McQuiston, Casey. “One Last Stop”, St. Martin’s Griffin, 2021.
A Romantic Comedy
Twenty-three year old August has moved to New York in the hopes of proving that “things like magic and cinematic love stories don’t exist” and that the only smart way to go through life is alone and by herself. She doesn’t see herself as a waitress and sharing an apartment but that all changes. One day, she meets mysterious Jane, a beautiful girl on the train. August’s subway crush becomes the best part of her day, but she learns that there’s a major problem. Jane is actually displaced in time from the 1970s, and August realizes that she is going to have to use everything she tried to leave in her own past to help her. Has the time come to start believing again?
August has moved from university to university, state to state, looking the place where she would feel at home. She wants to find herself, her own way, and feel like she finally belongs somewhere. At the start of this story, Getting to New York where she hopes to finish her degree, she thinks that it might just be the right place. In order to have a place to live she has to team up with others and this is quite a group—Niko, a trans Latino psychic bartender, Myla, a queer Black electrical engineer turned artist and Wes, queer Jewish tattoo artist. The diversity of the characters is obvious.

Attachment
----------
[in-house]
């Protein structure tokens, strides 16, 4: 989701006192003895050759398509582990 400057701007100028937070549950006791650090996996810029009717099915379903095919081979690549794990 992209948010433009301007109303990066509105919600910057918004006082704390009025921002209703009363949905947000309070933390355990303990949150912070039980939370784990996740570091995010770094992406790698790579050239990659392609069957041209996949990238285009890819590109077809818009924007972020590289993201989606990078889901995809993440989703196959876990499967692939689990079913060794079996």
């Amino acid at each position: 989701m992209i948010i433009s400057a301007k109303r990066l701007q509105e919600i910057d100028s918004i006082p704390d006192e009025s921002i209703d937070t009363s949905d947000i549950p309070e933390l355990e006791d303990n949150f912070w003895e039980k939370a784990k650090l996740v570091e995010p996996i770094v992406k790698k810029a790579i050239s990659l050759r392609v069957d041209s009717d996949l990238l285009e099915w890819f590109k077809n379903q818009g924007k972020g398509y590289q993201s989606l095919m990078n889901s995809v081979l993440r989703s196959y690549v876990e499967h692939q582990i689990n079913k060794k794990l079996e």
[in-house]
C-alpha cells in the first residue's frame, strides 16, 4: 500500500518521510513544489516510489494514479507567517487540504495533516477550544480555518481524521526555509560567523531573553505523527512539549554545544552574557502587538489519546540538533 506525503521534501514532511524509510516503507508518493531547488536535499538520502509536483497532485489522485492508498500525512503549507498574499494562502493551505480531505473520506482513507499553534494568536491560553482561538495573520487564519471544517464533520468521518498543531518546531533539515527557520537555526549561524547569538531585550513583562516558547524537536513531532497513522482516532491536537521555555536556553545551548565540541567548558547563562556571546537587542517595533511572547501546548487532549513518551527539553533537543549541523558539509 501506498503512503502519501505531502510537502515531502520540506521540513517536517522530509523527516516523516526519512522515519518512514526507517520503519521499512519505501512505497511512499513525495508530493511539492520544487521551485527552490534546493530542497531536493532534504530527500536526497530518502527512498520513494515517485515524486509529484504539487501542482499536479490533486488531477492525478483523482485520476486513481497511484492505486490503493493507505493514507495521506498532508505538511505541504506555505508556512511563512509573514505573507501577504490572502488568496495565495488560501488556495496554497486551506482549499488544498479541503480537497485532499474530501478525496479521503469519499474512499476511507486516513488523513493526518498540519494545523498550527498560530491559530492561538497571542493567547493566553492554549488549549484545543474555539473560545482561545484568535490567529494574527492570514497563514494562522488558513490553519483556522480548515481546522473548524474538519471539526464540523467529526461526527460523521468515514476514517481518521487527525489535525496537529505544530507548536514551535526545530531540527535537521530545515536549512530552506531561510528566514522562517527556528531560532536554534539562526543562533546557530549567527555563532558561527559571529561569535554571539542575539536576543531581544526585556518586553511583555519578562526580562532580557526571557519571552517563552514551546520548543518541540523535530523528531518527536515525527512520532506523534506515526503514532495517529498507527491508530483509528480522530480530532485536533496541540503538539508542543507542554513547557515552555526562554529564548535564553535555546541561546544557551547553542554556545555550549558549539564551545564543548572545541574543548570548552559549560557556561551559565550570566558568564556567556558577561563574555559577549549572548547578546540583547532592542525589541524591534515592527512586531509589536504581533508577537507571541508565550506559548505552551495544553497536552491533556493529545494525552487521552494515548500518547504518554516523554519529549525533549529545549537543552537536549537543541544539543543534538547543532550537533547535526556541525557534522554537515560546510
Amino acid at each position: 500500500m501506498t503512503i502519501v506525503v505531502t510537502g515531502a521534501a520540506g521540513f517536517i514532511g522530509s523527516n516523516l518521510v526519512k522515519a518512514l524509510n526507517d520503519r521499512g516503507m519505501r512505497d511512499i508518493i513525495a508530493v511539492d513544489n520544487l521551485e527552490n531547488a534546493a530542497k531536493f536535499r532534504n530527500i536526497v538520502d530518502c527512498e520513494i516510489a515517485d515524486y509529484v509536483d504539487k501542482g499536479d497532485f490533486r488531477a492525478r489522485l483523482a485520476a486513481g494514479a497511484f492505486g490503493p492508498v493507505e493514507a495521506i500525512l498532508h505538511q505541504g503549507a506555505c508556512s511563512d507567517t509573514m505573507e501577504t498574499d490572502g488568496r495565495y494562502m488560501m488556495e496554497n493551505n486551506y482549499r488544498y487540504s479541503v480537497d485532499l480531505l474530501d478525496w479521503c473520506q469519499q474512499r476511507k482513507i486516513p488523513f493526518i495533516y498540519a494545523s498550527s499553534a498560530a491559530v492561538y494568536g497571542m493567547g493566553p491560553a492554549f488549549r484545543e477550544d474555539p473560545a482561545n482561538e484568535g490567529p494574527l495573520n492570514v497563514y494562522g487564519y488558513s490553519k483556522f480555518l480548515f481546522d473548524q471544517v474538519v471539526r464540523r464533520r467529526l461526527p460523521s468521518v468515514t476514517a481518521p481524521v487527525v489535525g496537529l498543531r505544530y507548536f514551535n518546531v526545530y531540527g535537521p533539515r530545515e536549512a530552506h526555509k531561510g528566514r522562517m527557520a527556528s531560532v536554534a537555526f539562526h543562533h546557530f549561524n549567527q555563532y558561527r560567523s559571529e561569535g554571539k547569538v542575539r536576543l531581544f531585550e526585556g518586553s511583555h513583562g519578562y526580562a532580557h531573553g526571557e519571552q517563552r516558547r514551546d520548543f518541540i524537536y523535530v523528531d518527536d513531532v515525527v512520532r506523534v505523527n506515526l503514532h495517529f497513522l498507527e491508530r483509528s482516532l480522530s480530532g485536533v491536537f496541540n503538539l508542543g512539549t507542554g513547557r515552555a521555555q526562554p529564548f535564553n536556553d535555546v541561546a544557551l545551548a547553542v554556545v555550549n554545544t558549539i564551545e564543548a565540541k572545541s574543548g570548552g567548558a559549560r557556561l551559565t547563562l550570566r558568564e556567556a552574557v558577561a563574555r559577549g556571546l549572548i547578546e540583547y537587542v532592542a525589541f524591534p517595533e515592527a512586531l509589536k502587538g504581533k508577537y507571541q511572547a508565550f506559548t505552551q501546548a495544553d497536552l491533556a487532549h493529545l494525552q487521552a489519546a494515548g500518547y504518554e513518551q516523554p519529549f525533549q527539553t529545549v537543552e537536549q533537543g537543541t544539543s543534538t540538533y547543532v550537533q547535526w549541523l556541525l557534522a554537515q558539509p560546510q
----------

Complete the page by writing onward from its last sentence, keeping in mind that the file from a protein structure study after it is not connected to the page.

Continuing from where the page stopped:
On her first day’s commute to school, August takes the Q train where she meets a girl who she cannot stop thinking about but the odds of her being at that exact spot again are low. But then, she sees her again and realizes that she not only is on the Q every time August is on it, but in the exact same train car.
Jane is a Chinese lesbian who can’t remember anything about her past. August can’t stop thinking about her and decides to do whatever it takes to help her figure out Jane’s past. Their relationship advances and becomes sexual as well as romantic.
We read about the LGBTQ community and especially queer people of color. The book looks to the past in order to give us a story about the present and we see that there is a place for each of us. We have quirky characters, coming-of-age confusion, laughs throughout and many pop-cultural references.